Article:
Understanding Pet Sitting Certifications

Here at Time To Pet, we occasionally get asked about the various pet sitting certifications available to both pet sitters and dog walkers. Most commonly we hear, “Do I need to be certified to be a pet sitter?” This is usually followed closely by, “How do I get certified?” These are the big two questions we look to answer in today’s blog post.

Understanding Pet Sitting Certifications

First off - the question of if a pet sitter or dog walker needs to be certified. This is a great question but it actually should be asked a little differently. Pet sitters and dog walkers should be asking, “Do I need a license, a certification or neither?

According to the Bureau of Labor Statistics (part of the U.S. Department of Labor), licenses and certifications can be a confusing concept for many people.

The key differences are that a licence:

  • Is awarded by a governmental licensing agency
  • Gives legal authority to work in an occupation
  • Requires meeting predetermined criteria, such as having a degree or passing a state-administered exam

On the other hand, a certification:

  • Is awarded by a professional organization or other nongovernmental body
  • Is not legally required in order to work in an occupation
  • Requires demonstrating competency to do a specific job, often through an examination process

Comparison of License vs. Certification

Now that we know the differences between a license and a certification, the first question a pet sitter or dog walker should ask is, “Do I need a license to operate as a pet sitter or dog walker in my city and state?

To answer this question, you should contact your Secretary of State and your city or town hall. If they don’t have the answer, they should be able to point you to the correct person who does. A simple Google search for “Secretary of State contact info” for your state should give you the right contact information.

Licenses and certifications can all cost money. Read our blog on The Costs to Start a Pet Sitting or Dog Walking Business to see exactly how much money you can expect to spend when starting your new business.

After you determine if you do or do not need a license, the question becomes, “Should I get a pet sitting or dog walking certification?" Remember from the Bureau of Labor Statistics - a certification is not legally required in order to work in an occupation, however, it still may be a good idea.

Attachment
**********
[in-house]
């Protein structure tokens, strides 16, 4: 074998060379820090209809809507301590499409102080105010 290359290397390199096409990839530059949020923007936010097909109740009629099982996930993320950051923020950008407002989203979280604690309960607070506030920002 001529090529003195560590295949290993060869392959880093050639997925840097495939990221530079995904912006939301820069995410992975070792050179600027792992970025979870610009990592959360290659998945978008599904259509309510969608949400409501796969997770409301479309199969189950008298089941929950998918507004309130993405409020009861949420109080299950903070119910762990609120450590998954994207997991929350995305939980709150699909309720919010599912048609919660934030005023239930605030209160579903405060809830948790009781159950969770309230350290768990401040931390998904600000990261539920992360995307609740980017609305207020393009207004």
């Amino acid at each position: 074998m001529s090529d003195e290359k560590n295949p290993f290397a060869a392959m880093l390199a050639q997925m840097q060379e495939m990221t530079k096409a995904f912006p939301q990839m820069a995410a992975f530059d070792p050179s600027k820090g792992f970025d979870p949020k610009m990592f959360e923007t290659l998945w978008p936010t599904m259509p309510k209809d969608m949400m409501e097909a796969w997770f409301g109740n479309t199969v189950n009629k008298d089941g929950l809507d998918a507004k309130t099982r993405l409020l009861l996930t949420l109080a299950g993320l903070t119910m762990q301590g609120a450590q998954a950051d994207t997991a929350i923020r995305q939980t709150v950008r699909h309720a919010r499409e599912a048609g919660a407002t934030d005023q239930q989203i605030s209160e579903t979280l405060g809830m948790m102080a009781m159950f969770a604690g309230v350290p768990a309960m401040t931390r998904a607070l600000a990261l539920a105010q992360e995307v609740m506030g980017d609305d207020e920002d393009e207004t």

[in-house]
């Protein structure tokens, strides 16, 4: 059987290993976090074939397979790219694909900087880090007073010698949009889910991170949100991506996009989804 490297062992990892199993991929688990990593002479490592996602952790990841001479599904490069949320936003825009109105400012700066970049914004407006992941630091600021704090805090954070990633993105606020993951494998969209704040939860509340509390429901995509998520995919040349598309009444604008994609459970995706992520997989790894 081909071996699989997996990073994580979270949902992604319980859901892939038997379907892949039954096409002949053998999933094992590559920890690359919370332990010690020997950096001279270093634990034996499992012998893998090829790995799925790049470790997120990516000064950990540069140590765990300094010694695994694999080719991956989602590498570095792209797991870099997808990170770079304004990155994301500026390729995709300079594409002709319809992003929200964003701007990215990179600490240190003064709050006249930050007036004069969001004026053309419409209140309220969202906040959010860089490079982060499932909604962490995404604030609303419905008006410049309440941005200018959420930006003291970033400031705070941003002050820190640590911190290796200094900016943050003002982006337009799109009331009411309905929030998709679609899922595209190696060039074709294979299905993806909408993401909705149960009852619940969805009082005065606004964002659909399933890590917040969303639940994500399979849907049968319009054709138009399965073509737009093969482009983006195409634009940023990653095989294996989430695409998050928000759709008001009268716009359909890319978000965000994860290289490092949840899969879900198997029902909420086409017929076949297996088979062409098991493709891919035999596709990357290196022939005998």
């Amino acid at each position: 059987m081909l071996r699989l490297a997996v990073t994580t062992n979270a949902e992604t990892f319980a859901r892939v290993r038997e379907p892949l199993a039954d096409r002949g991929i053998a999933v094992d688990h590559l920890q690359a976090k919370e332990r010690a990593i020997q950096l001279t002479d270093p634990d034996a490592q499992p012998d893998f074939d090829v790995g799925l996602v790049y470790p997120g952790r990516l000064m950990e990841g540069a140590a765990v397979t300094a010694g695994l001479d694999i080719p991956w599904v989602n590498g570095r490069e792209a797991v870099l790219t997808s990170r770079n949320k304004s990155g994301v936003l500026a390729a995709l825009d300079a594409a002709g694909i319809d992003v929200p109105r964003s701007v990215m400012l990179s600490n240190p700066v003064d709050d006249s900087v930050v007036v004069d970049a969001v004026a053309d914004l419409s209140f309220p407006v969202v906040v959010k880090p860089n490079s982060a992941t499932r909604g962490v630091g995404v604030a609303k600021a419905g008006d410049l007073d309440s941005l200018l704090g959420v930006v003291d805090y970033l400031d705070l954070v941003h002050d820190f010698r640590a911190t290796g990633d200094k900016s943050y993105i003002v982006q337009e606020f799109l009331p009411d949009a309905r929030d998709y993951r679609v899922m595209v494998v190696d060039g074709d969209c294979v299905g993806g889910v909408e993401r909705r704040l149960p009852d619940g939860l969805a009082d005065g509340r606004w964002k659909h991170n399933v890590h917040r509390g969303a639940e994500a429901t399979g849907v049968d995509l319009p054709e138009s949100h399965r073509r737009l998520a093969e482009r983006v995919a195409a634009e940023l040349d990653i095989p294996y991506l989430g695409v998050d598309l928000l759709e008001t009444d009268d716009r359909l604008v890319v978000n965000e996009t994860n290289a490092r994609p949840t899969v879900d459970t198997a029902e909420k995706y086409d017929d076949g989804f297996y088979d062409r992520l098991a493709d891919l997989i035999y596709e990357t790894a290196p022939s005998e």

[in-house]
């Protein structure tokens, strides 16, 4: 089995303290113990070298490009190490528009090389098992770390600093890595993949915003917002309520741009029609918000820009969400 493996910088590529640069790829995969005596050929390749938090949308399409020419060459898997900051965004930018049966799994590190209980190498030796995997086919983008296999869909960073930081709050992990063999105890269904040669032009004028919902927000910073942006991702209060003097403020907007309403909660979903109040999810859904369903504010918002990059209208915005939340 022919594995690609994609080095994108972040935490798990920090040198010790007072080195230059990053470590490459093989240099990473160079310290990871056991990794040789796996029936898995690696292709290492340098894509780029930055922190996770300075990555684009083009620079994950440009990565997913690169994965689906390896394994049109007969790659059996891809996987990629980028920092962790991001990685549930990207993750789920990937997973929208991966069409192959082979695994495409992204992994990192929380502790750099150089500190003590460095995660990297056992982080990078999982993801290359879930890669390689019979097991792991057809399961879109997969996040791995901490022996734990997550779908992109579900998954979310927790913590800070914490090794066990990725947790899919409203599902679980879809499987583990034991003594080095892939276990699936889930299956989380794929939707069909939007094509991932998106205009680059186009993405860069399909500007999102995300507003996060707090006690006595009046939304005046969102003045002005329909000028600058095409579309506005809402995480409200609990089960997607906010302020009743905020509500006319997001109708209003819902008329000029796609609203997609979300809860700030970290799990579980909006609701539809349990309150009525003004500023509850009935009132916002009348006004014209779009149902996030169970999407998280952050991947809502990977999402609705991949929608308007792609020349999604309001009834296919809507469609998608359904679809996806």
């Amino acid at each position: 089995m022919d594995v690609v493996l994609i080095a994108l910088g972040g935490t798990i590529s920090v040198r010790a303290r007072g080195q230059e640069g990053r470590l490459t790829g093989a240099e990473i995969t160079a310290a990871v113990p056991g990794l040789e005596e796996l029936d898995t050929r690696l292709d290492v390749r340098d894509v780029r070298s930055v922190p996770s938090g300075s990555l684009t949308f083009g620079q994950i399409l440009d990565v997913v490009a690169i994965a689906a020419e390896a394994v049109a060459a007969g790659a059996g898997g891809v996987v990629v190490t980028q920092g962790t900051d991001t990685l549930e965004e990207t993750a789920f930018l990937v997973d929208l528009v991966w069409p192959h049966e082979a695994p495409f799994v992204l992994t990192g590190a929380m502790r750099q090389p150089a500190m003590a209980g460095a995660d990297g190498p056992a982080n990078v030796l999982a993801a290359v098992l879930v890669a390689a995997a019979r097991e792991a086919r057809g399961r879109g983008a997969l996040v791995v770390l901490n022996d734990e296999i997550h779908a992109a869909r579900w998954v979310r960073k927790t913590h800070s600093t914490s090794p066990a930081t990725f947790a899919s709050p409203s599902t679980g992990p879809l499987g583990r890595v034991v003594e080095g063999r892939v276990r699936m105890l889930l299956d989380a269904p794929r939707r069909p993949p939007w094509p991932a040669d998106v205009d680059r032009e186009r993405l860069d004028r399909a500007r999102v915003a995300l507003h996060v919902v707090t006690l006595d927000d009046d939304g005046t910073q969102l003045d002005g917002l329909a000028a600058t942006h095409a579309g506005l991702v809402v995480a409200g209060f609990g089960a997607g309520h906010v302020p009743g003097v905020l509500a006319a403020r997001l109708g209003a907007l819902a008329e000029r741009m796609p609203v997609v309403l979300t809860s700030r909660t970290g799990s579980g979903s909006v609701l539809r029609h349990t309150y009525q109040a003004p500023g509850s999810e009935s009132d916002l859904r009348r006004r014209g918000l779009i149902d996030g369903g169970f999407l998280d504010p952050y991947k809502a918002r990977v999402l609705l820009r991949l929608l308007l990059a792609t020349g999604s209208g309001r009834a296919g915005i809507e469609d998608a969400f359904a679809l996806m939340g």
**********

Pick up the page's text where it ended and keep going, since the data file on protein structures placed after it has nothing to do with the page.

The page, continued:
Having an industry certification (not just those for the pet sitting and dog walking industry) can often demonstrate that the individual has a commitment to their craft and a commitment to upholding certain professional standards. Obtaining a certification can help you learn relevant skills and training that you may not have achieved otherwise. Depending on what certification you pursue, there may be other added benefits like access to other pet sitters, ongoing education, access to discounted services and more. Lastly, a certification may help you market yourself and your business to new customers.

Of course, there are lots of other ways to stand out. You can focus your time and energy getting testimonials from clients, creating a referral program, building relationships with other pet care businesses and learning skills on your own. You should also factor in that getting a certification will be a commitment of your time, energy and usually some financial resources.

So to answer the question on if a pet sitter or dog walker should be certified - it depends. It depends on you, the type of business you are running, the type of information you are looking for and how much time, energy and money you are willing to commit.

For pet sitters and dog walkers, there are two main certification options. The first is with Pet Sitters International. Pet Sitters International (commonly referred to as PSI) is an extremely well known education association for professional pet sitters. Their CPPS (Certified Professional Pet Sitter) certification is knowledge-assessed and tests professional pet sitters on a general body of knowledge that would gain through educational and professional experiences as a pet sitter.

The other major certification option is with the National Association of Professional Pet Sitters (commonly referred to as NAPPS). The NAPPS Certification is a broad-range, self-paced course covering a variety of relevant topics for pet sitters and dog walkers and takes about 4 to 6 weeks to complete.

After learning about Pet Sitting Certifications, be sure to spend some time learning about Pet Sitting Insurance!

As always, if you are looking to pursue any certification or are interested in learning more, we recommend taking some time to review both PSI and NAPPS to see what certification (or maybe both) is right for you and your business.

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